The importance of first-principles tools in estimating passenger ship safety

Francesco Mauro, Dracos Vassalos

Research output: Contribution to journalArticlepeer-review


A passenger ship’s design is a multifaceted process that involves numerous aspects of marine engineering and naval architecture with the main goals being, performance, functionality, safety and cost. Between these, safety is a crucial component with passengers’ safety a top priority. Ship safety requires accurate assessment using a suitable measure from the beginning of the design process. For this purpose, the Potential Loss of Life can be used to assess safety from a risk perspective. However, multiple levels of reliability can be achieved in the final assessment of flooding risk, de-pending on the approximations and assumptions made in evaluating the consequences of a given hazard. This relates principally to assessing the dynamic stability of a damaged ship in waves and to the different tools employed for such assessment. The conventional approach of designers relies on the execution of simplified static analyses whilst the indications shown by years of research suggest the application of first-principle tools. The present work highlights the importance of performing damage stability calculations based on rigorous hydrodynamic modelling of the motion of a damaged ship to achieve a more reliable estimation of the safety level. The conclusions are endorsed by reporting the results of conventional and first-principles risk analysis on a set of reference passenger ships.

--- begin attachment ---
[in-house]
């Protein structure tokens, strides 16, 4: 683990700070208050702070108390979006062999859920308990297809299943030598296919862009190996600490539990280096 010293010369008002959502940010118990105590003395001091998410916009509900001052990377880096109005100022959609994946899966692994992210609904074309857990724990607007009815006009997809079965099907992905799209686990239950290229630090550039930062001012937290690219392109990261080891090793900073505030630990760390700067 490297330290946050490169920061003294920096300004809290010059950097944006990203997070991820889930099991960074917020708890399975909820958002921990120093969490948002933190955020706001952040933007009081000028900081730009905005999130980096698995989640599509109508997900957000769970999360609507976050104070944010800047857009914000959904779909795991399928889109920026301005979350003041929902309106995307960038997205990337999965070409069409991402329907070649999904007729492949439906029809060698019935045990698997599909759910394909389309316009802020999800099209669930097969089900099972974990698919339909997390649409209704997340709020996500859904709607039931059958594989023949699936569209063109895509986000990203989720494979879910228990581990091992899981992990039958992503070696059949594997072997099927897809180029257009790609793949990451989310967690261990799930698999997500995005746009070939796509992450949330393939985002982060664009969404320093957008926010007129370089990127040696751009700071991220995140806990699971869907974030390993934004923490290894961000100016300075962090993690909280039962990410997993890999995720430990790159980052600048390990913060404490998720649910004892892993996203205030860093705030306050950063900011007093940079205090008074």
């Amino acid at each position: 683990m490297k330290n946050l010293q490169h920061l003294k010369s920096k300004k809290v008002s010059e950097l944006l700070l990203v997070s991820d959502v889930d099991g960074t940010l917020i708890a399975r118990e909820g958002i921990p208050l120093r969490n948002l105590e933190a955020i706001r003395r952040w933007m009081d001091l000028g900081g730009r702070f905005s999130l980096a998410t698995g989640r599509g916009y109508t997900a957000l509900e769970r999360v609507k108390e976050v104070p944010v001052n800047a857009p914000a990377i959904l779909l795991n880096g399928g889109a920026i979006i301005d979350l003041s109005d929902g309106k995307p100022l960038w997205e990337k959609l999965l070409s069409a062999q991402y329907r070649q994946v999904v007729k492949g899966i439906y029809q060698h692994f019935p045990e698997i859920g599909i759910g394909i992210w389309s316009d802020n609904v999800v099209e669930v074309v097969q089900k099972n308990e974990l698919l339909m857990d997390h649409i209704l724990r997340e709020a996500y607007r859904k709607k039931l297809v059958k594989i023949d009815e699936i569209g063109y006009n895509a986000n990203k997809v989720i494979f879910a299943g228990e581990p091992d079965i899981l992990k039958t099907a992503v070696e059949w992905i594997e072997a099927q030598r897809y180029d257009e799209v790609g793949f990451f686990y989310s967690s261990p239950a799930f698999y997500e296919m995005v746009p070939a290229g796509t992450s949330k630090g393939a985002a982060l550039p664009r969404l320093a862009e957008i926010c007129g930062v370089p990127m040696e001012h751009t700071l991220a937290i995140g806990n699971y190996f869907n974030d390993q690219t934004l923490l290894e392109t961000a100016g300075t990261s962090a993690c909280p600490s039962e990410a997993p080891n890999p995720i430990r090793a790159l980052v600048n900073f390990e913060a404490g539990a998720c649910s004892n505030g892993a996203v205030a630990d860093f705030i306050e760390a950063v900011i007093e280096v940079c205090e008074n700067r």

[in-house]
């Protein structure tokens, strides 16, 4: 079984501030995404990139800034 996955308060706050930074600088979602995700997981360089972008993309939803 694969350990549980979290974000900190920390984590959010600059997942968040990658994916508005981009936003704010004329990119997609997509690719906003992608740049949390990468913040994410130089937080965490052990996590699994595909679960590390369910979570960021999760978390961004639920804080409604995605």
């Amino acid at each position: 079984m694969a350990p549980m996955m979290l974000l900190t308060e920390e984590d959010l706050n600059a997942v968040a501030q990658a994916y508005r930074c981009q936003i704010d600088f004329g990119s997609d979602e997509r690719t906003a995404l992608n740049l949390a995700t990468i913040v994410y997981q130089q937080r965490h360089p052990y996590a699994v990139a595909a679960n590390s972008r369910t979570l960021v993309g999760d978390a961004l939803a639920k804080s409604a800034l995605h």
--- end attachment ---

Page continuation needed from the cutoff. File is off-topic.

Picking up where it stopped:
Original languageEnglish
Article number117949
Number of pages9
JournalOcean Engineering
Early online date24 Apr 2024
Publication statusE-pub ahead of print - 24 Apr 2024


  • damage stability
  • passenger ships
  • risk assessment
  • first-principles tools


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